The more I read, study, rationalize, and reason the more the religion of my youth(and ignorance)is slipping through my fingers.

I guess a little bit about myself is in order.

I grew was born and raised in Houston, Texas. As far back as I can remember I was in the Baptist church, every single Sunday. When I was a small child I used to think the gray haired minister shouting down from the pulpit was god.

Anyway, as a child it just seemed the natural thing to do. Everyone was in church and involved in some way shape or form. It was definitely a good place for me to take a nap as a small child. Other than that I really had no interest. It was just the thing to do(even my alcoholic father went to church)...

My mother is a very spiritual woman(something I respect about her, immensely), and she never shoved religion and church down my throat. Infact, she gave me the choice of whether or not I wanted to attend church. However, the church was still very much apart of my life where I was raised up.

When I got to my teens I went through the obligatory teen angst B.S. and etc. I was really depressed back then. Part of it had to do with the fact that I'm gay. Back then I tried my best to repress my sexual feelings and deny that I even had them. Growing up I was taught that it was wrong and an abomination before god.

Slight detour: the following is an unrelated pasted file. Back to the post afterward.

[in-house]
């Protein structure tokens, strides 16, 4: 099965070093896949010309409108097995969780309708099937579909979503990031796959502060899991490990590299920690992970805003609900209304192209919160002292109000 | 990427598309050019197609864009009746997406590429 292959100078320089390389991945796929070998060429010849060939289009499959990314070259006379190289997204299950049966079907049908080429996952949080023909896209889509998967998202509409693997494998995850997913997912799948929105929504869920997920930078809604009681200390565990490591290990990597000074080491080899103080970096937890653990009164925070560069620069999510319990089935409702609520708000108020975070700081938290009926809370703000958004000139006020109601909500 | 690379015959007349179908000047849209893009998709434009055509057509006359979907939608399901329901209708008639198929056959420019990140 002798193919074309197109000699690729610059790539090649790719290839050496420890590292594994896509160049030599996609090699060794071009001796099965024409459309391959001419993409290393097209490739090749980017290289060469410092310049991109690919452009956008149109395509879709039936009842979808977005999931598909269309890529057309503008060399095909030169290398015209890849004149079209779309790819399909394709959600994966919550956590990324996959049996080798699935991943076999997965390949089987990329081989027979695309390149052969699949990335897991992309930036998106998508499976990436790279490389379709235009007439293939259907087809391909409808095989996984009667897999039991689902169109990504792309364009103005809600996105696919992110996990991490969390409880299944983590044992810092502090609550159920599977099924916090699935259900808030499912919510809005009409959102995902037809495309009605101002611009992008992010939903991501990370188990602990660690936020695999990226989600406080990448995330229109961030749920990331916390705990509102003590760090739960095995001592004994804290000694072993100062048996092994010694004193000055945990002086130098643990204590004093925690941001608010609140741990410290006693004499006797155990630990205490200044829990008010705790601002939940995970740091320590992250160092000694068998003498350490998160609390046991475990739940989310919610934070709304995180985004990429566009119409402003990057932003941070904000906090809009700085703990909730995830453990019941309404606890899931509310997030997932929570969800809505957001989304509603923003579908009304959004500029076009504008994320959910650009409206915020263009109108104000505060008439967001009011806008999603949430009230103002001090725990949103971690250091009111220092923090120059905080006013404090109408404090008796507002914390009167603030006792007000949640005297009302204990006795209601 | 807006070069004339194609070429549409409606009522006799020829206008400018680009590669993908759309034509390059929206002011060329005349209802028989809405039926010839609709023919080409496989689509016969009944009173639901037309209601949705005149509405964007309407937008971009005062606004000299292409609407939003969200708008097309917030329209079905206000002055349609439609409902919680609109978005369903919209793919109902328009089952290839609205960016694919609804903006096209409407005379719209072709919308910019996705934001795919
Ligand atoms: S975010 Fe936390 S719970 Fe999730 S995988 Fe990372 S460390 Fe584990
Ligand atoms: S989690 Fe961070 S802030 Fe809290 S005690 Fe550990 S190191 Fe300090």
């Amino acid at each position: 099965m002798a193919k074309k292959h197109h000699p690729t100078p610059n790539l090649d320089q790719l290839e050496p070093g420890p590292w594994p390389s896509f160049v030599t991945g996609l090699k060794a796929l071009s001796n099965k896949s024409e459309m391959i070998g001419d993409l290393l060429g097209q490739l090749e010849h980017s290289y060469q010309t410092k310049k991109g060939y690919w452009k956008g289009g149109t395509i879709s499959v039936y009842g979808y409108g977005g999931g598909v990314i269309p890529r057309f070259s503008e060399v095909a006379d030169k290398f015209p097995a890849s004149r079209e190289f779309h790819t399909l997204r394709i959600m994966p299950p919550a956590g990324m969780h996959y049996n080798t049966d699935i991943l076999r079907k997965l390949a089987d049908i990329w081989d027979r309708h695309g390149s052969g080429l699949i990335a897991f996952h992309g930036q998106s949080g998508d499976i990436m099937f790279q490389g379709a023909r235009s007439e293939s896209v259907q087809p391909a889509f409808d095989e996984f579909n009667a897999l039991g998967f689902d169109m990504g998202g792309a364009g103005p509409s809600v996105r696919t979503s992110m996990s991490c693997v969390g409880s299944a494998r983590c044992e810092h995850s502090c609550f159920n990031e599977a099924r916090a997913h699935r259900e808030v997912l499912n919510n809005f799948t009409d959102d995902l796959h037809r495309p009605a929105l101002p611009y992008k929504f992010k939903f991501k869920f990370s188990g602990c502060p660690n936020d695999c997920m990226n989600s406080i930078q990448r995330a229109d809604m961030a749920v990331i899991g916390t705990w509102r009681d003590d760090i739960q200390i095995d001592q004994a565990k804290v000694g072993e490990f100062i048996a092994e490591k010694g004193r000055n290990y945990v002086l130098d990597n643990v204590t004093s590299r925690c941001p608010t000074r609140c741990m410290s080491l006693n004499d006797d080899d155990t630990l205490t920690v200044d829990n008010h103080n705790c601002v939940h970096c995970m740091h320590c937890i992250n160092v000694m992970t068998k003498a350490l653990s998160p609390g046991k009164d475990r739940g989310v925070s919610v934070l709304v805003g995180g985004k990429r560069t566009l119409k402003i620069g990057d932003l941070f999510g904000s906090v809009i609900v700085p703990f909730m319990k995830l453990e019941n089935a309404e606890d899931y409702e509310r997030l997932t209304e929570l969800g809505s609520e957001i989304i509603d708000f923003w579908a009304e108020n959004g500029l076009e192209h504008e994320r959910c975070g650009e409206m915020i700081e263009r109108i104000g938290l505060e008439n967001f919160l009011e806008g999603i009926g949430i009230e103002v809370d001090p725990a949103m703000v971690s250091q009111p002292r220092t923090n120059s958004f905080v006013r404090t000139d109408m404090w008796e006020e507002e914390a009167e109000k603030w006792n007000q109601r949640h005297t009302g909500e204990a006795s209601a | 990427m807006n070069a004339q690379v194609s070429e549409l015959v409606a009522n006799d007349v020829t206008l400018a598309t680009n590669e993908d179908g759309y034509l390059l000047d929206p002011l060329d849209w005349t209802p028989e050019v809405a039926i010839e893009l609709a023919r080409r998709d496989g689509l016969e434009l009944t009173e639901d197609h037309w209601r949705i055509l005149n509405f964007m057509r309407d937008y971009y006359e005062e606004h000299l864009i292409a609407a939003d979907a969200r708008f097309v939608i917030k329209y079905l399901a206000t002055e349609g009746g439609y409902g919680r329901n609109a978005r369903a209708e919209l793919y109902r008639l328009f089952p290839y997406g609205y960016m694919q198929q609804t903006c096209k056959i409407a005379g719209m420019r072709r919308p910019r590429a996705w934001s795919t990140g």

My older brother even told me that he would be the first person to put a rifle to my head if I ever became a homosexual. So, needless to say, gay people are frowned upon by the good "christians' where I'm from...

Anyway, my depression deepened and culminated into a suicide attempt. Fortunately, It did not happen...

I started looking for a way, any way, that would stop me from being depressed. I had just graduated highschool(which was a living hell), and looking for somewhere to fit in.

Soon, my mother started intervening with the bible and telling me that I should accept Jesus into my life. I was offended by that. I was so indoctorinated with religion that I thought I was a bad person for not being "saved" already. infact, kids in church got baptized regularly just so their parents would be happy(and so they could play in the water)...

Anyway, I started reading the bible and I really believed everything it said. I also believed that if I prayed hard enough my homosexuality would cease and desist.

Ironically, the next few days we had a family get together and my brother asked me whether or not I was "ready when the trumpet blows..."

I said, "Why? I think I am a good person. I will goto heaven..." I mean why would I goto hell? At that point it felt like I was in a living hell...

Then he said, "It has nothing to do with how good you are! If you don't accept Jesus you will die and goto hell..." And he said it with this look of satisfaction and glee...

Anyway, I got scared. I started reading the bible and praying more and more. I was on a spiritual binge. That very Sunday I decided that I would get saved so I could goto heaven.